What is it that Palestinians commemorate on Land Day?

On 30 March 1976, thousands of people belonging to the Palestinian minority in Israel gathered to protest Israeli government plans to expropriate 60,000 dunams of Arab-owned land in the Galilee. In the resulting confrontations with Israeli police, six Palestinians were killed, hundreds wounded, and hundreds jailed. In the intervening years, those events have become consecrated in the Palestinian memory as Land Day.

After years of military rule and political docility, Land Day 1976 was the first act of mass resistance by the Palestinians inside Israel against the Zionist policy of internal colonialisation, a systematic process of expropriation that had reduced Palestinian land ownership from around 94 per cent of all territory in pre-1948 Palestine to less than three per cent in what is now considered to be Israel.

After years of quiet ostracism by the PLO and the Arab states, Land Day reaffirmed the Palestinian minority in Israel as an inseparable part of the Palestinian and Arab nation.

The Palestinian minority in Israel

Today, Palestinian Arab citizens of Israel comprise approximately 19 percent of the total population of the country, numbering close to 900,000. They live predominantly in villages, towns, and mixed cities in the Galilee region in the north, the Triangle area in central Israel, and the Negev desert in the south. They belong to three religious communities: Muslim (76%), Christian (15%), and Druze (9%).

In 1947, the Palestinian Arabs comprised some 67 percent of the population of Palestine. During the Arab-Israeli war of 1948, approximately 780,000 of the pre-1948 Palestinian population fled or were expelled to the fate of becoming refugees in the Arab states and in the West. Of the 150,000 Palestinians who remained in the new Israeli state, approximately 25 percent were displaced from their homes and villages, and became internal refugees. As a result, the Palestinian Arab population in Israel found itself disoriented and severely weakened.

From 1948-1966, the Palestinians in Israel lived under a military administration, applied only to them, despite the fact that they were declared citizens of the state in 1948. Military rule severely restricted their fundamental civil liberties, including freedom of movement, speech, and association. Up until 1965, attempts to organize the Arab community in Israel in pan-Arab movements were forcibly stopped and these associations outlawed.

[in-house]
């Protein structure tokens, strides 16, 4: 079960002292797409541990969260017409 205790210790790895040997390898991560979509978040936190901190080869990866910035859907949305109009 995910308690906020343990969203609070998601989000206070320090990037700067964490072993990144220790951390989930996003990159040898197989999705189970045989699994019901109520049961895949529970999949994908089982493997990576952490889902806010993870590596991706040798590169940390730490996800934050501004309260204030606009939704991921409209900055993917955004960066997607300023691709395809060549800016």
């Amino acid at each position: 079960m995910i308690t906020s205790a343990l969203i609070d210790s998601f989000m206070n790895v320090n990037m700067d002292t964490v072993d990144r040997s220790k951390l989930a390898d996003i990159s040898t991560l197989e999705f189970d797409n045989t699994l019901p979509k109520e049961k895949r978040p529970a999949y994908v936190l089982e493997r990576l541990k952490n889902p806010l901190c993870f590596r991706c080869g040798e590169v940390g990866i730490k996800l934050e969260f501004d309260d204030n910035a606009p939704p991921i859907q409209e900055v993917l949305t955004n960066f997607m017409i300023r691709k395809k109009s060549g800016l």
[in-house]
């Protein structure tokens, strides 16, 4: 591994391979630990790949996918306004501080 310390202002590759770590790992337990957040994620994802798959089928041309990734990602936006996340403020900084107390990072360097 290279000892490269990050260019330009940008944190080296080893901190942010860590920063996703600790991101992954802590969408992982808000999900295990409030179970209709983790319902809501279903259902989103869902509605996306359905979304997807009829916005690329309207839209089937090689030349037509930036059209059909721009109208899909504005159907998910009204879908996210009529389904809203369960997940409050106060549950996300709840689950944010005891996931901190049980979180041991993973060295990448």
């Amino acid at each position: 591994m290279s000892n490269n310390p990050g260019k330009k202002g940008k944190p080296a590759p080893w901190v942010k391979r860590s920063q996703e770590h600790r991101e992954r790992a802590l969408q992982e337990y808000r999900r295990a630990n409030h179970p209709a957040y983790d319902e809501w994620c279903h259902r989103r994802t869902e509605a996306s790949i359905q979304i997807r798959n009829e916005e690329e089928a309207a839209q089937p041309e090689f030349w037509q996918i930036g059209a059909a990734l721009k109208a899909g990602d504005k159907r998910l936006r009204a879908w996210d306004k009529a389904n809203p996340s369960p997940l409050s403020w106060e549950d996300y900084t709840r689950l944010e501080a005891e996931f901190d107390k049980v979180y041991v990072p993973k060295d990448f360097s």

The Israeli authorities also massively confiscated Palestinian-owned lands. By 1993, over 80 percent of the lands owned by Palestinian Arabs living in Israel had been confiscated and placed at the exclusive disposal of Jewish citizens.

Israel never sought to assimilate or integrate its Palestinian citizens, excluding them from public life while practicing systematic discrimination in all fields. Successive Israeli governments maintained tight control over the community, attempting to suppress Palestinian/Arab identity and to divide the community within itself. To that end, Arabs are not defined by the state as a national minority: rather they are referred to as “Israeli Arabs” or by religious affiliation.

The significance of Land Day

In October 2000, Israeli police shot dead 13 Palestinian citizens of Israel, using live ammunition and rubber-coated steel bullets, during street demonstrations which took place in tens of Palestinian towns and villages in Israel. Hospitals and local clinics reported that about 1,000 Palestinian citizens of Israel were injured in clashes with Israeli police. Most of those slain and seriously injured were shot by the police with rubber-coated steel bullets and live ammunition in the upper body. The Israeli police also prevented ambulances from entering Palestinian towns in Israel, and attacked some ambulance drivers.

Israeli police arrested more than 400 Palestinian citizens of Israel during the clashes, both demonstrators and passersby. About 90 Palestinian citizens of Israel — adults and minors — have been indicted, and the courts, accepting the prosecutors’ recommendations, have ordered tens of these individuals detained without bail until the end of trial. By contrast, of 300 Jewish citizens arrested, only 10 have been indicted.

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